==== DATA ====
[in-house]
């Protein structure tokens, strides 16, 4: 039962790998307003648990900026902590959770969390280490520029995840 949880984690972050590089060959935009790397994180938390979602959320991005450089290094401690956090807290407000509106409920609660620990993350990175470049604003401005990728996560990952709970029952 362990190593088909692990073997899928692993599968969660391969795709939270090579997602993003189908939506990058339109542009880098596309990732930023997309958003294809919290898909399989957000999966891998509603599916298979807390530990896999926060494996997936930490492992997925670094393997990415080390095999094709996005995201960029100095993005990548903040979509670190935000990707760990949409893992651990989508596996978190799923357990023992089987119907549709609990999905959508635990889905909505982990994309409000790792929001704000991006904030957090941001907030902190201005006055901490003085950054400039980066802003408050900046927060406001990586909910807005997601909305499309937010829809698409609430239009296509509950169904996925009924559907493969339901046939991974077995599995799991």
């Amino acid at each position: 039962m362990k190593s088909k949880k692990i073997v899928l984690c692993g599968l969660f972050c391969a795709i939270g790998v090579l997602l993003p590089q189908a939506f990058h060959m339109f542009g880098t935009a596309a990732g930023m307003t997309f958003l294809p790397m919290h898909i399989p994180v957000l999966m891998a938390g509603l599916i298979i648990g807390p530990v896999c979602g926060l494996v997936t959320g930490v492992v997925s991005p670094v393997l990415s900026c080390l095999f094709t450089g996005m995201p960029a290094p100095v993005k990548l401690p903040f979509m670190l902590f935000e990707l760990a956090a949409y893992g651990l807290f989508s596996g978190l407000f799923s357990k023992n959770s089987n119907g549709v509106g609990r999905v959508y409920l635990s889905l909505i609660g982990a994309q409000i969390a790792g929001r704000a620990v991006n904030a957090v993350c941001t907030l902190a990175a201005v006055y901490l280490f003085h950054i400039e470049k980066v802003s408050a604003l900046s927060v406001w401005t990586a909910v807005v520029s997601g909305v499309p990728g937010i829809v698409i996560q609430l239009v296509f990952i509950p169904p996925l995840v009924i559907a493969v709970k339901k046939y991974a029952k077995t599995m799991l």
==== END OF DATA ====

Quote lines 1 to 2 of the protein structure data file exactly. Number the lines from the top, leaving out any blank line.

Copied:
[in-house]
């Protein structure tokens, strides 16, 4: 039962790998307003648990900026902590959770969390280490520029995840 949880984690972050590089060959935009790397994180938390979602959320991005450089290094401690956090807290407000509106409920609660620990993350990175470049604003401005990728996560990952709970029952 362990190593088909692990073997899928692993599968969660391969795709939270090579997602993003189908939506990058339109542009880098596309990732930023997309958003294809919290898909399989957000999966891998509603599916298979807390530990896999926060494996997936930490492992997925670094393997990415080390095999094709996005995201960029100095993005990548903040979509670190935000990707760990949409893992651990989508596996978190799923357990023992089987119907549709609990999905959508635990889905909505982990994309409000790792929001704000991006904030957090941001907030902190201005006055901490003085950054400039980066802003408050900046927060406001990586909910807005997601909305499309937010829809698409609430239009296509509950169904996925009924559907493969339901046939991974077995599995799991």